Kathryn Wadsworth

Kathryn Wadsworth

A February Friday, unusually warm and sunny. Spring is here. Friends already lay out their soaker hoses, sow seeds indoors, and move seedlings out into their cold-frames. We’re going to miss all that this year, as we travel to talk about our book, and other topics from the greenworld. We won’t bemoan the loss too much. Surely an exciting journey lies ahead. David and I love a road trip.

The second event on our book tour is behind us. David and I gave a talk at the Port Townsend, WA public library last week. This low-key chat with our “homies” in the town where we live was a perfect send-off for the tour. Next week we’ll be in Bellingham.

At the library we talked about how we developed the book – our book – from inchoate thoughts about the questions we must ask when someone else asks us, “What’s Wrong With My Plant?” A very common question, btw.


Looking at the notes, it seems unlikely that we could corral the wayward notions and make a logical flow of questions, answers, and diagnoses, doesn’t it?  We started by recognizing that other references about plant problems require that you know the name of your plant. Lots of us don’t know this. Of course, David does, because he is a botanist whose PhD is in plant systematics – the very people who make up these names. But he doesn’t count.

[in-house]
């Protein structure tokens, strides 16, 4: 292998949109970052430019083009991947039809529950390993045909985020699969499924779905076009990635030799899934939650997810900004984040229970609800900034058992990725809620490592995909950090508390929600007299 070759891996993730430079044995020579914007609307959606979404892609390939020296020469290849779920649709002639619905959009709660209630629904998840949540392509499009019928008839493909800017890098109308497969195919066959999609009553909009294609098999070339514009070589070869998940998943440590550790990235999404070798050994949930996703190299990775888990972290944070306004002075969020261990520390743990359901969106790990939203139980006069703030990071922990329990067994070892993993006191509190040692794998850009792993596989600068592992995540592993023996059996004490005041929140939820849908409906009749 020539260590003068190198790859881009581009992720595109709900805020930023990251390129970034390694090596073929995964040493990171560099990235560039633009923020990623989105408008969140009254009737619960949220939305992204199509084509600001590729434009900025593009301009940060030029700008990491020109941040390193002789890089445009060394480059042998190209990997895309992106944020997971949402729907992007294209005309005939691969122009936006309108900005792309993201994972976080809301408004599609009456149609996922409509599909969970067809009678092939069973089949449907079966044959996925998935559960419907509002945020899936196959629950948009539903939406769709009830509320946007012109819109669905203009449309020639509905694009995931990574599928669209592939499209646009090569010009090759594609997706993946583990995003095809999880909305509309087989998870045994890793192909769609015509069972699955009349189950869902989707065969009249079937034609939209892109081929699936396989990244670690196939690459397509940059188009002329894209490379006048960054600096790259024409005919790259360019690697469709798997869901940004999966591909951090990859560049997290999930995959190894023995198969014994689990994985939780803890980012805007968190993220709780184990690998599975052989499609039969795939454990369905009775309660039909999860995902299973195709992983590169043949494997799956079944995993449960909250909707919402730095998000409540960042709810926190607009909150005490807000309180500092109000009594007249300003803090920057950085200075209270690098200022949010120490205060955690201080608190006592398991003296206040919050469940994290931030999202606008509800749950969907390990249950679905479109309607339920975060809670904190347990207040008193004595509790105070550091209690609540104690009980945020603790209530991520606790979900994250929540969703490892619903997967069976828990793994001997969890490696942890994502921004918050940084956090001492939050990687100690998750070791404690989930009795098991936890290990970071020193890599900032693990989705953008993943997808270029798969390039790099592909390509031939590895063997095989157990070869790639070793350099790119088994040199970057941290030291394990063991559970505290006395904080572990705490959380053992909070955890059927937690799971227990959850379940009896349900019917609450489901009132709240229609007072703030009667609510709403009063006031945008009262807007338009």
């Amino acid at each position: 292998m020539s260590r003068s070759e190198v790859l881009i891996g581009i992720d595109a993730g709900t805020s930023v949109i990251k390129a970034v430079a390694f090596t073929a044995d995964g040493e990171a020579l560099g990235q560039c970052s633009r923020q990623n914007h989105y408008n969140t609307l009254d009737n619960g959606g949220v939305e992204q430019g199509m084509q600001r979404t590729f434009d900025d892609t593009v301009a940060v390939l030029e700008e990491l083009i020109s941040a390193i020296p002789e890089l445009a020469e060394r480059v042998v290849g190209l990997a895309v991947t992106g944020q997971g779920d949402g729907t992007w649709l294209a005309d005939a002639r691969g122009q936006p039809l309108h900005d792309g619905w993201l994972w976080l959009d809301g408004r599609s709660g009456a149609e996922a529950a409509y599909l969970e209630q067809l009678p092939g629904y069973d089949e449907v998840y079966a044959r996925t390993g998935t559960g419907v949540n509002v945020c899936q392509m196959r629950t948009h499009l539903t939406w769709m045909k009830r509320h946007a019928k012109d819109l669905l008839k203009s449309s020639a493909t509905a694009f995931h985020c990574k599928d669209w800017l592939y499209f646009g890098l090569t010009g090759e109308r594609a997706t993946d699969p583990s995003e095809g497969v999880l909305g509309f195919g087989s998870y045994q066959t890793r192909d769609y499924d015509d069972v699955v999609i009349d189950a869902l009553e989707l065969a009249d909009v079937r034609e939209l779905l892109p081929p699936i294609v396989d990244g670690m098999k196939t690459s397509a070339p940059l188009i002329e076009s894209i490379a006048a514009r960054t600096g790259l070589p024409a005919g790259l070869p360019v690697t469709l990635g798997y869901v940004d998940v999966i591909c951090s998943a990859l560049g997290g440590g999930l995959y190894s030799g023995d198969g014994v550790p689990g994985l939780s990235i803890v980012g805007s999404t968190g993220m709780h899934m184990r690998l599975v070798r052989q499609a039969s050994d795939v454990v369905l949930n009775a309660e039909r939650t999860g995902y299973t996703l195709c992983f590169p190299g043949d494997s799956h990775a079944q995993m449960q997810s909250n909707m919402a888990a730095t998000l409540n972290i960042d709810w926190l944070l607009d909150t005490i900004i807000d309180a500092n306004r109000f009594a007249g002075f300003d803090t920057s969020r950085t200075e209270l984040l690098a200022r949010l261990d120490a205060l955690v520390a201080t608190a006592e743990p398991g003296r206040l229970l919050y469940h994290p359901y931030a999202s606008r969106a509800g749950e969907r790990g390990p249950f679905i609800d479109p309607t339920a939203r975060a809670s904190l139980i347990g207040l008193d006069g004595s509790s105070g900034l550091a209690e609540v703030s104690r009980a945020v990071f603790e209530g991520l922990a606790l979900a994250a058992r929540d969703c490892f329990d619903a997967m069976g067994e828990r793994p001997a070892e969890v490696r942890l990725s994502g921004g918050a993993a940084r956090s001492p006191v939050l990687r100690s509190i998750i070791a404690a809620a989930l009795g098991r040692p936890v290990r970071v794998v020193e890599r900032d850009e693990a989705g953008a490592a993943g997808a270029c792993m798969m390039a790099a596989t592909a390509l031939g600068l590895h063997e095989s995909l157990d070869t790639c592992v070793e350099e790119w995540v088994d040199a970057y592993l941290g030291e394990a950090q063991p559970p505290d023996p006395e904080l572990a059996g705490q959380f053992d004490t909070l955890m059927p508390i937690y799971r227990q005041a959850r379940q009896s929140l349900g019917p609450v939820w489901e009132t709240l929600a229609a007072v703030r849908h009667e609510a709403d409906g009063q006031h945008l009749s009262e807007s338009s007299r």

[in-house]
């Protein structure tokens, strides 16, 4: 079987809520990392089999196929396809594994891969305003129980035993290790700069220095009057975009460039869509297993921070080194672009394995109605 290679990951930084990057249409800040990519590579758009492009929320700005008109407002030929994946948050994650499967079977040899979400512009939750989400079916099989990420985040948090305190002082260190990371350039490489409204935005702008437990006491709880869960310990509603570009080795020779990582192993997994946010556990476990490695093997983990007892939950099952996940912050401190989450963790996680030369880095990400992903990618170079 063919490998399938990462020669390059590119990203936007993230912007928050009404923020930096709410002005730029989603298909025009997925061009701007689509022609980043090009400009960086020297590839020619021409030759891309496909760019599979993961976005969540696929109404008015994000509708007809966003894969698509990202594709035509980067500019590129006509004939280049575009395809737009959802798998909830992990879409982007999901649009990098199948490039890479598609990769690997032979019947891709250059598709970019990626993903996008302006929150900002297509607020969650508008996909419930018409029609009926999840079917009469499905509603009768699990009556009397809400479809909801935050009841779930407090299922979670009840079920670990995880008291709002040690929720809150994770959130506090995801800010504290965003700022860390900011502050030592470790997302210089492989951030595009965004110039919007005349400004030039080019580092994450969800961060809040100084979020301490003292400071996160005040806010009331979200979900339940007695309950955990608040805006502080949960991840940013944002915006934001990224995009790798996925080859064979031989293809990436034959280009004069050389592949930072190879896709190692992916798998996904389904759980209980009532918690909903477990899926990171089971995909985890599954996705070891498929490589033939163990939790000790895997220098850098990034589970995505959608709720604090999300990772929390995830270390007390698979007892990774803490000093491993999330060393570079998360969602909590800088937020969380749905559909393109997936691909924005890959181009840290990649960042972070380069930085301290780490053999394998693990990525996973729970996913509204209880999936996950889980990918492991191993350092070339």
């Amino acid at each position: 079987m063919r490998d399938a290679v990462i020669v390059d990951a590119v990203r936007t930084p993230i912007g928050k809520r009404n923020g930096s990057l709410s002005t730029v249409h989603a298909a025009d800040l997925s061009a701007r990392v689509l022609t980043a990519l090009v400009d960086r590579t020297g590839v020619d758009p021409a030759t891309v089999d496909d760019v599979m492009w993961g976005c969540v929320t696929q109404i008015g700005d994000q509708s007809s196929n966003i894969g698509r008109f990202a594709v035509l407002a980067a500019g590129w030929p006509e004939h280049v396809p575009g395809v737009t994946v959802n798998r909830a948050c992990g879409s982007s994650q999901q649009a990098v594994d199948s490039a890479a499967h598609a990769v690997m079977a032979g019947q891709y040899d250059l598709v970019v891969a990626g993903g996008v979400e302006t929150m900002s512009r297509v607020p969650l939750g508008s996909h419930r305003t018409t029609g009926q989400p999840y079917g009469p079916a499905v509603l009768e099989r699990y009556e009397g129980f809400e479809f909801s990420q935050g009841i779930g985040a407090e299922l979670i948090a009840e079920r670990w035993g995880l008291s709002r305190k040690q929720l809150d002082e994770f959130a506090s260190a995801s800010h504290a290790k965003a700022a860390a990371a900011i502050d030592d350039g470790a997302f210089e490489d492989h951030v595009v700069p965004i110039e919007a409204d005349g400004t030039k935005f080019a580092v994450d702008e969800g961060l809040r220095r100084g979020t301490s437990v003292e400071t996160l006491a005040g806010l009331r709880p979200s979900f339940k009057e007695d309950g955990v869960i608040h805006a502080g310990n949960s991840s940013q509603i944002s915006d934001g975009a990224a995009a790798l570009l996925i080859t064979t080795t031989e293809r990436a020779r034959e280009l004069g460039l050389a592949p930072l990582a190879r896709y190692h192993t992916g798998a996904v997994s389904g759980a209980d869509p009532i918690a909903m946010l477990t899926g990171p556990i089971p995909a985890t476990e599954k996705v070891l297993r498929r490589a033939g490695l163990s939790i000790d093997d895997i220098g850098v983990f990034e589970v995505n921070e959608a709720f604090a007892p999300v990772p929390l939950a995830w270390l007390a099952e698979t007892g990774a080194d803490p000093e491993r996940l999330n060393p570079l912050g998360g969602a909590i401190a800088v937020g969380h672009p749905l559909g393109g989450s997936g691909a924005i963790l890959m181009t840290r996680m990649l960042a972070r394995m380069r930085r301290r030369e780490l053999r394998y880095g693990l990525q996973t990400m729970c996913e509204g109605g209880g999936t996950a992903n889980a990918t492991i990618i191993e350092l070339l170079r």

What we see on our plants are symptoms, not Latin names. Symptoms – like spots, or holes, or distortions, which we see on plant parts – like the leaves, the stems, or the fruit. So, we sorted through the symptoms, the plant parts on which symptoms occur, and found tell-tale characteristics that illustrate a certain disorder, disease, or pest.

It took time, some nutrients, some nurturing, but we made it. It turned out alright.

As we prepare to travel, we’re going through a similar process. Sorting through belongings. What to take? What to put in storage? What to get rid of as a bad idea. (Whose idea was it to buy that hideous plaid jacket anyway?)

flow chartWe identify the tell-tale characteristics of intrinsic value or usefulness. We store possessions that are truly useful or have sentimental value. We take those that will help us succeed on the road. We also take those that will bring joy to the journey, such as the new little teapot and cups. It’s kind of fun figuring out what we really care about, and lightening our load of extraneous possessions.  

In other words: Spring Cleaning

pink rhody & bluebells

We invite you to share your stories of the greenworld, and welcome you to join us at one of our stops on the road. See our events page for all the details (www.ddandkw.com/events)

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